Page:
The petition was submitted to Assistant Foreign Minister for Consular and Expatriate Affairs Ali Al-Esheri who sent it to the Egyptian Embassy in Riyadh. The embassy is supposed to send it to Saudi King Abdullah, according to a statement by the Ministry of Foreign Affairs released Sunday.
The detention of Al-Gizawi sparked a diplomatic row between Egypt and Saudi Arabia and led to the brief withdrawal of the Saudi ambassador in Egypt.
His trial’s first session was held in July in which  Saudi prosecutors called for the death penalty.
While there were hopes that Al-Gizawi will be pardoned before or during President Mohamed Morsi’s visit to Saudi Arabia later this month, they were dashed after the sentence.

Anti-Brotherhoodisation protest
DOZENS of Endowments Ministry imams as well as members of the Independent Preachers Union staged a protest on Sunday against what they called the “Brotherhoodisation” of the ministry. They said they rejected the decisions taken by Talaat Afifi, the minister of endowments, which they described as an attempt to replace the ministry’s officials with those of the Muslim Brotherhood.
The chairman of the Independent Preachers Union Mohamed Al-Bastawisi said that the imams are being replaced by the Muslim Brotherhood. “They are appointed on the basis of favouritism and not efficiency,” Al-Bastawisi said.
Deputy Chairman of the Endowments Ministry Gamal Abdel-Sattar denied what he called rumours about the Brotherhoodisation or Salafisation of the ministry.
“The case is merely that the minister of endowments issued a decision stating that the leadership positions within the ministry will not be automatically renewed, and hence they will be taken through a competition regardless of their affiliation,” Abdel-Sattar said.
Salama Abdel-Kawi, the ministry spokesperson, said neither the Brotherhood nor any other Islamist force was trying to control the ministry. “The new regulation is not to renew terminated contracts,” Abdel-Kawi said.

Three out of 10
BODIES of two sailors from the Zamzam fishing boat were discovered on Monday, bringing the total number of bodies pulled out of the sea to three out of a 10-man crew. The Zamzam sank last week off Ras Al-Hekma Bay, about 85 kilometres east of Marsa Matrouh, due to bad weather conditions.
The bodies were identified as Mohamed Selim Ibrahim Abu Samra, a 31-year-old boat captain, Gaber Farag Hassan, 25, and Ahmed Ismail, 37.
Rescue teams are continuing the search for the rest of the crew. Earlier last week, Armed Forces spokesman Ahmed Mohamed Ali said Defence Minister Abdel-Fattah Al-Sisi ordered two helicopters, a C-130 aircraft and a warship from the Alexandria marine base to be deployed for search and rescue efforts.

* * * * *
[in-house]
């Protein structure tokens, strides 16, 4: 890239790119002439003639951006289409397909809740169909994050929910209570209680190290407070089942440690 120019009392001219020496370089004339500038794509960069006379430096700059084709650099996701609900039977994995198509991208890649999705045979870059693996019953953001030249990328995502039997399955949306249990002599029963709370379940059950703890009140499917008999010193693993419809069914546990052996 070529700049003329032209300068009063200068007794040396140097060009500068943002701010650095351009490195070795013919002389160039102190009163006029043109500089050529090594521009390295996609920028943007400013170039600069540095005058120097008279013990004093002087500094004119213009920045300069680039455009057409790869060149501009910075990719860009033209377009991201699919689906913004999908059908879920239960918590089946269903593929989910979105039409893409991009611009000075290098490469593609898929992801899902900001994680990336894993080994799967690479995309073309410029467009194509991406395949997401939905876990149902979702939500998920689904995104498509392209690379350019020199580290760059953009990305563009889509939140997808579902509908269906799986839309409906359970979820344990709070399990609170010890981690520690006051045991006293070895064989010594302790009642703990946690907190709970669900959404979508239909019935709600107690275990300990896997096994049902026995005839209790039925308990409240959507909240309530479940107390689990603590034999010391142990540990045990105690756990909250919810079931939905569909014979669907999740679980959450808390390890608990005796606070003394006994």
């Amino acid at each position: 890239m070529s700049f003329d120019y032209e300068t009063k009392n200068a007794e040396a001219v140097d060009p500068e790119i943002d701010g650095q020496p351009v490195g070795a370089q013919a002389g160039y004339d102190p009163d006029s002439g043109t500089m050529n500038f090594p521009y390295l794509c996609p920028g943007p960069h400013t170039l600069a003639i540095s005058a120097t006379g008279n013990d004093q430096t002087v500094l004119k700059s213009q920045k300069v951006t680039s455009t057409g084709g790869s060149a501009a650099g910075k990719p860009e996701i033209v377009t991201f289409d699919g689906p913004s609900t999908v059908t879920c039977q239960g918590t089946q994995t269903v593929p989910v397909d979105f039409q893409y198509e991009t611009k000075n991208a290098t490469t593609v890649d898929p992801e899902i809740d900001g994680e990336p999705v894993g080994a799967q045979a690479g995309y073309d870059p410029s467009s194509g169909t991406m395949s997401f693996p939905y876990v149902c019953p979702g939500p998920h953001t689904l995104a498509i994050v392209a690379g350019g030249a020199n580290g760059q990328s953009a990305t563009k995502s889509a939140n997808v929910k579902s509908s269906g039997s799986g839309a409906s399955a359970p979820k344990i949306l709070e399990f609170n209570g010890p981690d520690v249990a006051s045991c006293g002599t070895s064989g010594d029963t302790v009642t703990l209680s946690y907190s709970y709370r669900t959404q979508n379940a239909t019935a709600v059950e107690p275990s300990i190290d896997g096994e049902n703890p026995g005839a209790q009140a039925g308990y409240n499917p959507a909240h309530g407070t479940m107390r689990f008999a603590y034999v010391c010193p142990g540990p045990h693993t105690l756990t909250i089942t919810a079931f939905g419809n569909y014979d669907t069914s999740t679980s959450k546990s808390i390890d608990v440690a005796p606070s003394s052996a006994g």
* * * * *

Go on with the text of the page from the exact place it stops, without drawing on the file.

Release of 8 April officers
8 APRIL military officers who were kept in military prison for supporting the 2011 revolution have been released. They were imprisoned for taking part in protests supporting the revolution in 2011; 13 of them were sentenced to 10 years before the sentence was reduced to three years.
The release of the remaining officers came as a surprise for them and their families. They included Captain Mohamed Wadie and Major Ahmed Shoman.
The mother of Wadie, Sanaa Saad confirmed that her son was released on Wednesday. Their release had been expected for some time because they had been taken to a hospital in Maadi for what was described as “psychological rehabilitation”.
The 8 April officers include around 30 military officers who took part in protests in support of the revolution in April, May and November. Most of them took part in a protest on 8 April 2011 dubbed “The Friday of Trial and Cleansing”.

Regulation to merge unions
STUDENT Unions of private universities held a press conference on Tuesday at the New Cairo Campus of the American University in Cairo in which they rejected the new regulations for the unions approved by the cabinet last week.
The students’ unions have reportedly announced a draft of another regulation for the students’ unions of private universities to organise their work, and it was scheduled to be announced during their conference.
“The students of private universities refuse the newly-approved student union regulations for private universities,” Mohamed Al-Gazzar, secretary of the student union of The Russian University, said.
Al-Gazzar said their rejection came after the student unions of private universities were represented by only two representatives in the student unions of Egypt. Moreover, neither has the right to vote, forcing the unions of private universities to refuse to recognise Egypt’s students unions.
Compiled by Ahmed Morsy